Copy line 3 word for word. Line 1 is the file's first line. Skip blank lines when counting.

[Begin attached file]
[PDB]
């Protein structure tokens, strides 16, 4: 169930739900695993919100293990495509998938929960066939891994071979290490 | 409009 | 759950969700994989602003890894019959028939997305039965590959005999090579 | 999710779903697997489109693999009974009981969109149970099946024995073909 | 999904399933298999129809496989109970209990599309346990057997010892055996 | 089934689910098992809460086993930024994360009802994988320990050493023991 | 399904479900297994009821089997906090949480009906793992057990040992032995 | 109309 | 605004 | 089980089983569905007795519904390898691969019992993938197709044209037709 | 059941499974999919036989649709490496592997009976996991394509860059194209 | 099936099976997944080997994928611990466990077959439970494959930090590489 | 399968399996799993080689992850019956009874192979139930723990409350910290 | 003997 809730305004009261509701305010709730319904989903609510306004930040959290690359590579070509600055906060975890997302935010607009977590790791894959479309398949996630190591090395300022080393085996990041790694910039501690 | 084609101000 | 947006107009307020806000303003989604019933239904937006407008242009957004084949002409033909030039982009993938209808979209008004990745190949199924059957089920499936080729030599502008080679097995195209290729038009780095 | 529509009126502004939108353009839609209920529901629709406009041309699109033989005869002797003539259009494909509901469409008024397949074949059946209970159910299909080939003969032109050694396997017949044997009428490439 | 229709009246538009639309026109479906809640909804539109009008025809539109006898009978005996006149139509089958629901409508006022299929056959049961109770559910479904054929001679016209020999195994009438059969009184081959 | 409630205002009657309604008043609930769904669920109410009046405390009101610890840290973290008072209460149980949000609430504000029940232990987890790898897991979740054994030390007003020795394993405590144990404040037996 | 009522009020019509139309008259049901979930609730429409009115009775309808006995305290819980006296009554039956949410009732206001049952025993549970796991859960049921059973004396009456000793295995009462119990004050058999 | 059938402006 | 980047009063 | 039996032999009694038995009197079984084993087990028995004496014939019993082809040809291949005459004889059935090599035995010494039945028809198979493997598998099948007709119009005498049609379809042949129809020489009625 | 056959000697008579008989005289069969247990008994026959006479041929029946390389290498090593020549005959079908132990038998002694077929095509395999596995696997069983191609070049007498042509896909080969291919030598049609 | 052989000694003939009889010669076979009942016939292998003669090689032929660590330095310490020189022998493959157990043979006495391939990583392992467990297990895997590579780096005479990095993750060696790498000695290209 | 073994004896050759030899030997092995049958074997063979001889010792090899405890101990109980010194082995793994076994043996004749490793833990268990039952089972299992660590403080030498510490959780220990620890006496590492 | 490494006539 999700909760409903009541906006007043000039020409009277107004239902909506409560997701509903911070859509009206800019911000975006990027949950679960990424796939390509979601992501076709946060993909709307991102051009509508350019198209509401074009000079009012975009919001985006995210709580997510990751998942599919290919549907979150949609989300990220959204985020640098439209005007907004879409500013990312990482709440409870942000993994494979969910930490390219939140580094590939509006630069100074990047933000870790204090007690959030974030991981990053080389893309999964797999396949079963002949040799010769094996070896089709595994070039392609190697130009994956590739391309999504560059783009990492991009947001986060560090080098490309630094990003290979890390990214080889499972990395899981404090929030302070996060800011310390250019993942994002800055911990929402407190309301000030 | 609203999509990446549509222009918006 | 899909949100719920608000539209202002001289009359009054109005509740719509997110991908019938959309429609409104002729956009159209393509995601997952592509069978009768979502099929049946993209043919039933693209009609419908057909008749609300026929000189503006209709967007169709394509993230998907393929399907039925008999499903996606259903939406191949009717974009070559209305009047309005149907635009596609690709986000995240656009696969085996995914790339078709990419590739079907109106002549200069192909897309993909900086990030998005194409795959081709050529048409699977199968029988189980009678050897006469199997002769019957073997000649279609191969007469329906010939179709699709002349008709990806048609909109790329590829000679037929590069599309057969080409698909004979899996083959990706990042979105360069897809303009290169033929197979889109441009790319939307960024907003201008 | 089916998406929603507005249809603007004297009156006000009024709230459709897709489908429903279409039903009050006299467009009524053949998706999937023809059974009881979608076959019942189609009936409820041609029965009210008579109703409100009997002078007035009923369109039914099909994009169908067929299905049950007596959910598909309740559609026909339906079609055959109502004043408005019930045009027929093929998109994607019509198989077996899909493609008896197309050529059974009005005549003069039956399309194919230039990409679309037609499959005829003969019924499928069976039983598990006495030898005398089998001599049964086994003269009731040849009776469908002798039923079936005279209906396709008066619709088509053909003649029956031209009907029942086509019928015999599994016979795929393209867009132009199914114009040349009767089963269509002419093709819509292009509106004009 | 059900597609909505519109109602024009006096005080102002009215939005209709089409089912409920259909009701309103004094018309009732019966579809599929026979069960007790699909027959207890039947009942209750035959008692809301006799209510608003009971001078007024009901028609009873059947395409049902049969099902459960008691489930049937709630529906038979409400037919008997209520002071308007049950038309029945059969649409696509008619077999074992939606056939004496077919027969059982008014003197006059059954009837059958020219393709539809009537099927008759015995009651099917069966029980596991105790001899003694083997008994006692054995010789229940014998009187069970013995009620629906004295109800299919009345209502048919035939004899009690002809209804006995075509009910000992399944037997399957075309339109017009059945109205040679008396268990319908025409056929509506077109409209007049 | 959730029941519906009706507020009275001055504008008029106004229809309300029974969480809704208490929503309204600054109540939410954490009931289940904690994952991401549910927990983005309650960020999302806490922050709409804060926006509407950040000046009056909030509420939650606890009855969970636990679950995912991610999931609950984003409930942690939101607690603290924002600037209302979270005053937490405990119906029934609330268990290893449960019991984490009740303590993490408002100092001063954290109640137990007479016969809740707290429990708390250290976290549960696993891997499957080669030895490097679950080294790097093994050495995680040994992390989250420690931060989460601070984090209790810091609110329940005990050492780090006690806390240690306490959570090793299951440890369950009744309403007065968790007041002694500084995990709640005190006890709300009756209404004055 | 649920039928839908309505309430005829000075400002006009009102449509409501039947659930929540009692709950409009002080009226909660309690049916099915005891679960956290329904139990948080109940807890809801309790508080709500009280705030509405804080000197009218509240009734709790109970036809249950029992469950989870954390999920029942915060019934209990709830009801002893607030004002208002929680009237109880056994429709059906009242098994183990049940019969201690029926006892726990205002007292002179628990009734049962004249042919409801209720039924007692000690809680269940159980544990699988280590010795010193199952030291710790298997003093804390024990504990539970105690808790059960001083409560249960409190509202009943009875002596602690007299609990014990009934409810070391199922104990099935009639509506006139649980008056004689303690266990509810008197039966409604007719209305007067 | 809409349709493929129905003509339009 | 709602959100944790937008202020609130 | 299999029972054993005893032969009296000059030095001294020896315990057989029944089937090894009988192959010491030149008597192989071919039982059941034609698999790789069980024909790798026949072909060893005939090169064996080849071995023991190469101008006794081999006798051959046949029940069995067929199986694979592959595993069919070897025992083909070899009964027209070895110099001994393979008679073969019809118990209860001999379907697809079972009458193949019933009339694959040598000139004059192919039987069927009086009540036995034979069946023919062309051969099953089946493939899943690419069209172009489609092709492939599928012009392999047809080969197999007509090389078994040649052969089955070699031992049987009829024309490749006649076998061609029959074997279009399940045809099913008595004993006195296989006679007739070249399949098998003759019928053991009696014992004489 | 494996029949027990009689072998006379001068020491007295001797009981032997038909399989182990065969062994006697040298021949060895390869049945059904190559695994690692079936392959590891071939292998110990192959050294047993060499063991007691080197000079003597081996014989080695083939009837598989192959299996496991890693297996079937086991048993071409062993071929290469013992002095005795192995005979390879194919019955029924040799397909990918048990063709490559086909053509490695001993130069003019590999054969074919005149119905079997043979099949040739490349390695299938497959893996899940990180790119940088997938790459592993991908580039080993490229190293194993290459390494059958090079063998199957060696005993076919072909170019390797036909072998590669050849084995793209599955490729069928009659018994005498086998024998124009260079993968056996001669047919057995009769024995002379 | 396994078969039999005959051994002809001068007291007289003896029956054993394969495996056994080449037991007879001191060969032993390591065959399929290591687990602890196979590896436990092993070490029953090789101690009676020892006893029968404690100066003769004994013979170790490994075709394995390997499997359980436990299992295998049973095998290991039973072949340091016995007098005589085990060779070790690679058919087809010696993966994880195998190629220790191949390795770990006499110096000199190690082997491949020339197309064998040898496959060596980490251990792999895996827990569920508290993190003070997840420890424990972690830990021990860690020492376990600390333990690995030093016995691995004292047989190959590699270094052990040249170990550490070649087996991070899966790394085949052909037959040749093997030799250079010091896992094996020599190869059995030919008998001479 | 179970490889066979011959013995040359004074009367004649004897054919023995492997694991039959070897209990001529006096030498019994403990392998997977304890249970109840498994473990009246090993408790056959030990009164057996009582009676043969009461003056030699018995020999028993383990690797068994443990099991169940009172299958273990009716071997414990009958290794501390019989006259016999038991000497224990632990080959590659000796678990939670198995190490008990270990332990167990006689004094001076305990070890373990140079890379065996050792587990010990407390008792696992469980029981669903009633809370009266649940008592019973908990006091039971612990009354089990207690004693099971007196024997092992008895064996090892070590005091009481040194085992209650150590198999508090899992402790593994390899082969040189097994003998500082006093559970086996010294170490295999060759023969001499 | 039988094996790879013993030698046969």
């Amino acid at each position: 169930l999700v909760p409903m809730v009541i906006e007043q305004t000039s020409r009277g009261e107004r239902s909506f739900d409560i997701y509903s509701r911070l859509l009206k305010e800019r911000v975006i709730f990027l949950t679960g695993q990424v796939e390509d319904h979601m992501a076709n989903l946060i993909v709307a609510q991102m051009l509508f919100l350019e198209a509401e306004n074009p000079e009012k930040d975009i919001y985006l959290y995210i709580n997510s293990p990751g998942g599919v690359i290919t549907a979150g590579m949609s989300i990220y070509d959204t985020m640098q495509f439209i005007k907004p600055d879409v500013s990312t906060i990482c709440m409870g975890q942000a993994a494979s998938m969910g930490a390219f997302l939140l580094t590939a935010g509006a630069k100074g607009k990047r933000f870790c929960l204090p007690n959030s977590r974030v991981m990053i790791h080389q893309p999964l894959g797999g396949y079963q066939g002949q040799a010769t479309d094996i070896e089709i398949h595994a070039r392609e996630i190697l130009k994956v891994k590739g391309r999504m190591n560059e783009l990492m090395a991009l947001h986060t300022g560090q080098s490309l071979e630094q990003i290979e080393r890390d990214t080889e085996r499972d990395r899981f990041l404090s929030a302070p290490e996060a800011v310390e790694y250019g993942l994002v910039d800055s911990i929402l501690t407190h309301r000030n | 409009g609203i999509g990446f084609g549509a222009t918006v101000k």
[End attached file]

């Amino acid at each position: 169930l999700v909760p409903m809730v009541i906006e007043q305004t000039s020409r009277g009261e107004r239902s909506f739900d409560i997701y509903s509701r911070l859509l009206k305010e800019r911000v975006i709730f990027l949950t679960g695993q990424v796939e390509d319904h979601m992501a076709n989903l946060i993909v709307a609510q991102m051009l509508f919100l350019e198209a509401e306004n074009p000079e009012k930040d975009i919001y985006l959290y995210i709580n997510s293990p990751g998942g599919v690359i290919t549907a979150g590579m949609s989300i990220y070509d959204t985020m640098q495509f439209i005007k907004p600055d879409v500013s990312t906060i990482c709440m409870g975890q942000a993994a494979s998938m969910g930490a390219f997302l939140l580094t590939a935010g509006a630069k100074g607009k990047r933000f870790c929960l204090p007690n959030s977590r974030v991981m990053i790791h080389q893309p999964l894959g797999g396949y079963q066939g002949q040799a010769t479309d094996i070896e089709i398949h595994a070039r392609e996630i190697l130009k994956v891994k590739g391309r999504m190591n560059e783009l990492m090395a991009l947001h986060t300022g560090q080098s490309l071979e630094q990003i290979e080393r890390d990214t080889e085996r499972d990395r899981f990041l404090s929030a302070p290490e996060a800011v310390e790694y250019g993942l994002v910039d800055s911990i929402l501690t407190h309301r000030n | 409009g609203i999509g990446f084609g549509a222009t918006v101000k």